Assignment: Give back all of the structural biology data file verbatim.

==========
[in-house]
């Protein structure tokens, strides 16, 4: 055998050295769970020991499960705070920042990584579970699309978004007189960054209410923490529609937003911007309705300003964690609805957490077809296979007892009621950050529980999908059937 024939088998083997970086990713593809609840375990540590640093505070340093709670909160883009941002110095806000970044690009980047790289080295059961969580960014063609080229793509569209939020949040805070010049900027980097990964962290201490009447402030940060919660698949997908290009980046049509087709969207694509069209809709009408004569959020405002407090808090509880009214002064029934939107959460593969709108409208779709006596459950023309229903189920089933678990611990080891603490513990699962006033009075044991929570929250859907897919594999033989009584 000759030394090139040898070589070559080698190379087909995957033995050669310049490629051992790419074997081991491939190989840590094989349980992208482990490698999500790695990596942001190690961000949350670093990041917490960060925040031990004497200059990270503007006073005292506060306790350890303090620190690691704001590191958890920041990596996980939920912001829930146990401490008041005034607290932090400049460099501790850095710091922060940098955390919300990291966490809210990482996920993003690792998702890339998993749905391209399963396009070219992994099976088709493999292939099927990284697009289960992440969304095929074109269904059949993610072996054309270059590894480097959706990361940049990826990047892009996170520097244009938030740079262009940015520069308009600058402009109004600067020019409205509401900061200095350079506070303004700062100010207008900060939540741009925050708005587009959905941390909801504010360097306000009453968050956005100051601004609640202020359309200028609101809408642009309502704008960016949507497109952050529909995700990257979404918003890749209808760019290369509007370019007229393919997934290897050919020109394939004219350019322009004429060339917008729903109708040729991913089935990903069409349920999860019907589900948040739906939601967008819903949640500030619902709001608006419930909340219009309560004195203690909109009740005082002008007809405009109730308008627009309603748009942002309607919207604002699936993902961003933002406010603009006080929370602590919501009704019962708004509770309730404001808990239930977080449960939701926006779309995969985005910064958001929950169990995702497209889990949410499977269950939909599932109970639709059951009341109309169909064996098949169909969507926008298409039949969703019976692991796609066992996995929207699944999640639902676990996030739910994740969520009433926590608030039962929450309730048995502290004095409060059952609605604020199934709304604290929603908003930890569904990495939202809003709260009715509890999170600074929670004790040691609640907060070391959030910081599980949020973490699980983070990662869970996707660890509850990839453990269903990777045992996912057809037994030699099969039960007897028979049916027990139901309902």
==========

[in-house]
């Protein structure tokens, strides 16, 4: 055998050295769970020991499960705070920042990584579970699309978004007189960054209410923490529609937003911007309705300003964690609805957490077809296979007892009621950050529980999908059937 024939088998083997970086990713593809609840375990540590640093505070340093709670909160883009941002110095806000970044690009980047790289080295059961969580960014063609080229793509569209939020949040805070010049900027980097990964962290201490009447402030940060919660698949997908290009980046049509087709969207694509069209809709009408004569959020405002407090808090509880009214002064029934939107959460593969709108409208779709006596459950023309229903189920089933678990611990080891603490513990699962006033009075044991929570929250859907897919594999033989009584 000759030394090139040898070589070559080698190379087909995957033995050669310049490629051992790419074997081991491939190989840590094989349980992208482990490698999500790695990596942001190690961000949350670093990041917490960060925040031990004497200059990270503007006073005292506060306790350890303090620190690691704001590191958890920041990596996980939920912001829930146990401490008041005034607290932090400049460099501790850095710091922060940098955390919300990291966490809210990482996920993003690792998702890339998993749905391209399963396009070219992994099976088709493999292939099927990284697009289960992440969304095929074109269904059949993610072996054309270059590894480097959706990361940049990826990047892009996170520097244009938030740079262009940015520069308009600058402009109004600067020019409205509401900061200095350079506070303004700062100010207008900060939540741009925050708005587009959905941390909801504010360097306000009453968050956005100051601004609640202020359309200028609101809408642009309502704008960016949507497109952050529909995700990257979404918003890749209808760019290369509007370019007229393919997934290897050919020109394939004219350019322009004429060339917008729903109708040729991913089935990903069409349920999860019907589900948040739906939601967008819903949640500030619902709001608006419930909340219009309560004195203690909109009740005082002008007809405009109730308008627009309603748009942002309607919207604002699936993902961003933002406010603009006080929370602590919501009704019962708004509770309730404001808990239930977080449960939701926006779309995969985005910064958001929950169990995702497209889990949410499977269950939909599932109970639709059951009341109309169909064996098949169909969507926008298409039949969703019976692991796609066992996995929207699944999640639902676990996030739910994740969520009433926590608030039962929450309730048995502290004095409060059952609605604020199934709304604290929603908003930890569904990495939202809003709260009715509890999170600074929670004790040691609640907060070391959030910081599980949020973490699980983070990662869970996707660890509850990839453990269903990777045992996912057809037994030699099969039960007897028979049916027990139901309902």